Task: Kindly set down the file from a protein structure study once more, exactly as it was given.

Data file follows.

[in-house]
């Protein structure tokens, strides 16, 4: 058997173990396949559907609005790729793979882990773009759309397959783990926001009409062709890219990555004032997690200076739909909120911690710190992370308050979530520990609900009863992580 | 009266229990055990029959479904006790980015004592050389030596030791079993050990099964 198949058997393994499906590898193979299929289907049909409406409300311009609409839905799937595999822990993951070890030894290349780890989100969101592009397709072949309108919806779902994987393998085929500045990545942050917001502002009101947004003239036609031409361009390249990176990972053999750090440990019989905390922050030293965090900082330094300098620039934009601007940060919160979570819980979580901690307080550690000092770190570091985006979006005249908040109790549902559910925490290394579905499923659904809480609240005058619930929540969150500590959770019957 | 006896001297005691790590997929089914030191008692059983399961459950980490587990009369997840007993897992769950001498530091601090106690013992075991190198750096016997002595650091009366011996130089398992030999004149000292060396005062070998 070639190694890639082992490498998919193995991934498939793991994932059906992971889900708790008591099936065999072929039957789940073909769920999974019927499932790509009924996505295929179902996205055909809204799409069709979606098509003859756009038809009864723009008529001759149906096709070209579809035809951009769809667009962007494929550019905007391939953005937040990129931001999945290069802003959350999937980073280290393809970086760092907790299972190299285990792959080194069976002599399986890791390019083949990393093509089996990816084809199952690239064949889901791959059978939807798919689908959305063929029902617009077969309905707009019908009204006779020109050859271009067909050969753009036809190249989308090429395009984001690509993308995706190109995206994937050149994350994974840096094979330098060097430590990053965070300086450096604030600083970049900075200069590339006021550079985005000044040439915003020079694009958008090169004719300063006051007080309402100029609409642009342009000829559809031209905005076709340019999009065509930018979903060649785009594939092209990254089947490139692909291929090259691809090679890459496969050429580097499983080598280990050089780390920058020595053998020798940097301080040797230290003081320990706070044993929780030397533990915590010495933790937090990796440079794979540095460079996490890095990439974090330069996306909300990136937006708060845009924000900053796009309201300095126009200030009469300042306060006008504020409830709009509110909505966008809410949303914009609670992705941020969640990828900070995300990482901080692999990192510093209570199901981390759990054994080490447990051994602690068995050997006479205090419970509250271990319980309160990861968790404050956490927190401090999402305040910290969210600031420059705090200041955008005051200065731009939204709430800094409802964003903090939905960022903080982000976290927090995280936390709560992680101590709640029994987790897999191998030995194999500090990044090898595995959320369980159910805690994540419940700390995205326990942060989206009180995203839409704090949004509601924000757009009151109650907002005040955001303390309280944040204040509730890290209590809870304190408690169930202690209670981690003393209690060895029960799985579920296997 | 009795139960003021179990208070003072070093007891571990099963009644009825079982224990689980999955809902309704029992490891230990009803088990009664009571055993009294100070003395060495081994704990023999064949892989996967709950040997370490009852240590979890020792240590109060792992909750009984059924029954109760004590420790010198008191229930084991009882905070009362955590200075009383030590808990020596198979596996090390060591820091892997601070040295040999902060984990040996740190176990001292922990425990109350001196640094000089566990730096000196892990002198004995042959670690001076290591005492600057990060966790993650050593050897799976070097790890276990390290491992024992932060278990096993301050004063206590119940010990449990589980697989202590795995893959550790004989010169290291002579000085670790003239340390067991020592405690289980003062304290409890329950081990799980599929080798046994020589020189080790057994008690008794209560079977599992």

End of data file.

[in-house]
């Protein structure tokens, strides 16, 4: 058997173990396949559907609005790729793979882990773009759309397959783990926001009409062709890219990555004032997690200076739909909120911690710190992370308050979530520990609900009863992580 | 009266229990055990029959479904006790980015004592050389030596030791079993050990099964 198949058997393994499906590898193979299929289907049909409406409300311009609409839905799937595999822990993951070890030894290349780890989100969101592009397709072949309108919806779902994987393998085929500045990545942050917001502002009101947004003239036609031409361009390249990176990972053999750090440990019989905390922050030293965090900082330094300098620039934009601007940060919160979570819980979580901690307080550690000092770190570091985006979006005249908040109790549902559910925490290394579905499923659904809480609240005058619930929540969150500590959770019957 | 006896001297005691790590997929089914030191008692059983399961459950980490587990009369997840007993897992769950001498530091601090106690013992075991190198750096016997002595650091009366011996130089398992030999004149000292060396005062070998 070639190694890639082992490498998919193995991934498939793991994932059906992971889900708790008591099936065999072929039957789940073909769920999974019927499932790509009924996505295929179902996205055909809204799409069709979606098509003859756009038809009864723009008529001759149906096709070209579809035809951009769809667009962007494929550019905007391939953005937040990129931001999945290069802003959350999937980073280290393809970086760092907790299972190299285990792959080194069976002599399986890791390019083949990393093509089996990816084809199952690239064949889901791959059978939807798919689908959305063929029902617009077969309905707009019908009204006779020109050859271009067909050969753009036809190249989308090429395009984001690509993308995706190109995206994937050149994350994974840096094979330098060097430590990053965070300086450096604030600083970049900075200069590339006021550079985005000044040439915003020079694009958008090169004719300063006051007080309402100029609409642009342009000829559809031209905005076709340019999009065509930018979903060649785009594939092209990254089947490139692909291929090259691809090679890459496969050429580097499983080598280990050089780390920058020595053998020798940097301080040797230290003081320990706070044993929780030397533990915590010495933790937090990796440079794979540095460079996490890095990439974090330069996306909300990136937006708060845009924000900053796009309201300095126009200030009469300042306060006008504020409830709009509110909505966008809410949303914009609670992705941020969640990828900070995300990482901080692999990192510093209570199901981390759990054994080490447990051994602690068995050997006479205090419970509250271990319980309160990861968790404050956490927190401090999402305040910290969210600031420059705090200041955008005051200065731009939204709430800094409802964003903090939905960022903080982000976290927090995280936390709560992680101590709640029994987790897999191998030995194999500090990044090898595995959320369980159910805690994540419940700390995205326990942060989206009180995203839409704090949004509601924000757009009151109650907002005040955001303390309280944040204040509730890290209590809870304190408690169930202690209670981690003393209690060895029960799985579920296997 | 009795139960003021179990208070003072070093007891571990099963009644009825079982224990689980999955809902309704029992490891230990009803088990009664009571055993009294100070003395060495081994704990023999064949892989996967709950040997370490009852240590979890020792240590109060792992909750009984059924029954109760004590420790010198008191229930084991009882905070009362955590200075009383030590808990020596198979596996090390060591820091892997601070040295040999902060984990040996740190176990001292922990425990109350001196640094000089566990730096000196892990002198004995042959670690001076290591005492600057990060966790993650050593050897799976070097790890276990390290491992024992932060278990096993301050004063206590119940010990449990589980697989202590795995893959550790004989010169290291002579000085670790003239340390067991020592405690289980003062304290409890329950081990799980599929080798046994020589020189080790057994008690008794209560079977599992």